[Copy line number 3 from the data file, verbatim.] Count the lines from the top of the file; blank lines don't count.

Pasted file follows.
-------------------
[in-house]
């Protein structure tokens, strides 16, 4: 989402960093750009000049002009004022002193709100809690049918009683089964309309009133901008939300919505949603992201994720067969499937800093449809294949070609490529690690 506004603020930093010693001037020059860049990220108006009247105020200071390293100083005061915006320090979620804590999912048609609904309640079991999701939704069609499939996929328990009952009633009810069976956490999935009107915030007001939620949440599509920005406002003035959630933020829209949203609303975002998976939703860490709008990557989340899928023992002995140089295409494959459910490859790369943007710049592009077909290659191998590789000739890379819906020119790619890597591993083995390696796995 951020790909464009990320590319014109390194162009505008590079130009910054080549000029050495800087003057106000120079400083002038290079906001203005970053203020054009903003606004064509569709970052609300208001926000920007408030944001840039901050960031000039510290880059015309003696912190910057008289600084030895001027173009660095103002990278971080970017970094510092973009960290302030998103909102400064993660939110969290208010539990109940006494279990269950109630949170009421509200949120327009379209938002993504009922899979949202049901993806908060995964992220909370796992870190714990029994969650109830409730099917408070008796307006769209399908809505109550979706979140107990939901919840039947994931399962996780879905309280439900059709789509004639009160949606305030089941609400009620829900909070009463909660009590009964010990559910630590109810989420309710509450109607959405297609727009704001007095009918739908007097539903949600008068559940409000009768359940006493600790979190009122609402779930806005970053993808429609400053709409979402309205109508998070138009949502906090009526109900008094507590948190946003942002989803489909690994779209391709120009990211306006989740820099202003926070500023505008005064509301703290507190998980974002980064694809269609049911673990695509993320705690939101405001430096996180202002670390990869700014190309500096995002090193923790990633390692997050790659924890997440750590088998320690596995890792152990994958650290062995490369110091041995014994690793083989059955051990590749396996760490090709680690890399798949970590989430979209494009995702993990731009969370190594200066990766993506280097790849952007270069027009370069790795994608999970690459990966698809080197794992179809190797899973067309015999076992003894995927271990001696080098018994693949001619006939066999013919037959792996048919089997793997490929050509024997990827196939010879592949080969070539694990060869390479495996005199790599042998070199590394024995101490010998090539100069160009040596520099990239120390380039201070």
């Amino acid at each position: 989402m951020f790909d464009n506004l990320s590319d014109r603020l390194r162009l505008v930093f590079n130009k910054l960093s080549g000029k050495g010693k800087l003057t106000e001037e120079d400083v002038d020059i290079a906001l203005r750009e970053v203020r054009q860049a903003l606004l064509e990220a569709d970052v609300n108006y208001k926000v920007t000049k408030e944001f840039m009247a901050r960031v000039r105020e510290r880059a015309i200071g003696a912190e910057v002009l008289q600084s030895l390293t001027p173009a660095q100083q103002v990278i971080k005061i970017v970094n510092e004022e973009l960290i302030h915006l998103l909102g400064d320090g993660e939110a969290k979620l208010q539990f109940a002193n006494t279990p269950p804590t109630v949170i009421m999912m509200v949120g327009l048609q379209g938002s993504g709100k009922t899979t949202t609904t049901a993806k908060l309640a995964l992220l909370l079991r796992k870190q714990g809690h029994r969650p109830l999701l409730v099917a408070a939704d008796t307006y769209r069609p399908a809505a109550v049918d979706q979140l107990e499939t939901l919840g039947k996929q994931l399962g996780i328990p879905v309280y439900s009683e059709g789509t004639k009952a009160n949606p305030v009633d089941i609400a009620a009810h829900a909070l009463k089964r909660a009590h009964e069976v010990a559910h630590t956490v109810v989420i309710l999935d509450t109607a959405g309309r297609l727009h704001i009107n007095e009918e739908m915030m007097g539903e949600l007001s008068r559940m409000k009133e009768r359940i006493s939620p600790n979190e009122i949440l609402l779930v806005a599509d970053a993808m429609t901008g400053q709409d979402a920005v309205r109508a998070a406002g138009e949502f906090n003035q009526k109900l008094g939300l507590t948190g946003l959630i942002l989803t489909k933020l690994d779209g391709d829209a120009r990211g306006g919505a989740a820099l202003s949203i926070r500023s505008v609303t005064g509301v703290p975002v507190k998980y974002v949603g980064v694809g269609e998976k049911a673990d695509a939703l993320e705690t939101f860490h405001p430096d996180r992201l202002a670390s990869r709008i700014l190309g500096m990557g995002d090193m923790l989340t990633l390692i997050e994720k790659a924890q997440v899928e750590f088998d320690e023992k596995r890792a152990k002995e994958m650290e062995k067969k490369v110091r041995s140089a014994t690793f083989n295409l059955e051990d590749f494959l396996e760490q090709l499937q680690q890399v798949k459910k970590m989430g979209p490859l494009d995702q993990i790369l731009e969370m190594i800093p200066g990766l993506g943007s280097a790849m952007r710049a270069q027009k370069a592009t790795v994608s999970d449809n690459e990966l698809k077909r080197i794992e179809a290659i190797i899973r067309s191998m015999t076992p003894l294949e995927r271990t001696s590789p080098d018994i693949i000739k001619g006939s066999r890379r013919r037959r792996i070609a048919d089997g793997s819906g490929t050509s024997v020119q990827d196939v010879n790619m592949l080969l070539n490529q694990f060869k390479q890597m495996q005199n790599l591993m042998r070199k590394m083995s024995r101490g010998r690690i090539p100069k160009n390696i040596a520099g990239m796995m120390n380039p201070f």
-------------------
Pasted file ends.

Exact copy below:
């Amino acid at each position: 989402m951020f790909d464009n506004l990320s590319d014109r603020l390194r162009l505008v930093f590079n130009k910054l960093s080549g000029k050495g010693k800087l003057t106000e001037e120079d400083v002038d020059i290079a906001l203005r750009e970053v203020r054009q860049a903003l606004l064509e990220a569709d970052v609300n108006y208001k926000v920007t000049k408030e944001f840039m009247a901050r960031v000039r105020e510290r880059a015309i200071g003696a912190e910057v002009l008289q600084s030895l390293t001027p173009a660095q100083q103002v990278i971080k005061i970017v970094n510092e004022e973009l960290i302030h915006l998103l909102g400064d320090g993660e939110a969290k979620l208010q539990f109940a002193n006494t279990p269950p804590t109630v949170i009421m999912m509200v949120g327009l048609q379209g938002s993504g709100k009922t899979t949202t609904t049901a993806k908060l309640a995964l992220l909370l079991r796992k870190q714990g809690h029994r969650p109830l999701l409730v099917a408070a939704d008796t307006y769209r069609p399908a809505a109550v049918d979706q979140l107990e499939t939901l919840g039947k996929q994931l399962g996780i328990p879905v309280y439900s009683e059709g789509t004639k009952a009160n949606p305030v009633d089941i609400a009620a009810h829900a909070l009463k089964r909660a009590h009964e069976v010990a559910h630590t956490v109810v989420i309710l999935d509450t109607a959405g309309r297609l727009h704001i009107n007095e009918e739908m915030m007097g539903e949600l007001s008068r559940m409000k009133e009768r359940i006493s939620p600790n979190e009122i949440l609402l779930v806005a599509d970053a993808m429609t901008g400053q709409d979402a920005v309205r109508a998070a406002g138009e949502f906090n003035q009526k109900l008094g939300l507590t948190g946003l959630i942002l989803t489909k933020l690994d779209g391709d829209a120009r990211g306006g919505a989740a820099l202003s949203i926070r500023s505008v609303t005064g509301v703290p975002v507190k998980y974002v949603g980064v694809g269609e998976k049911a673990d695509a939703l993320e705690t939101f860490h405001p430096d996180r992201l202002a670390s990869r709008i700014l190309g500096m990557g995002d090193m923790l989340t990633l390692i997050e994720k790659a924890q997440v899928e750590f088998d320690e023992k596995r890792a152990k002995e994958m650290e062995k067969k490369v110091r041995s140089a014994t690793f083989n295409l059955e051990d590749f494959l396996e760490q090709l499937q680690q890399v798949k459910k970590m989430g979209p490859l494009d995702q993990i790369l731009e969370m190594i800093p200066g990766l993506g943007s280097a790849m952007r710049a270069q027009k370069a592009t790795v994608s999970d449809n690459e990966l698809k077909r080197i794992e179809a290659i190797i899973r067309s191998m015999t076992p003894l294949e995927r271990t001696s590789p080098d018994i693949i000739k001619g006939s066999r890379r013919r037959r792996i070609a048919d089997g793997s819906g490929t050509s024997v020119q990827d196939v010879n790619m592949l080969l070539n490529q694990f060869k390479q890597m495996q005199n790599l591993m042998r070199k590394m083995s024995r101490g010998r690690i090539p100069k160009n390696i040596a520099g990239m796995m120390n380039p201070f």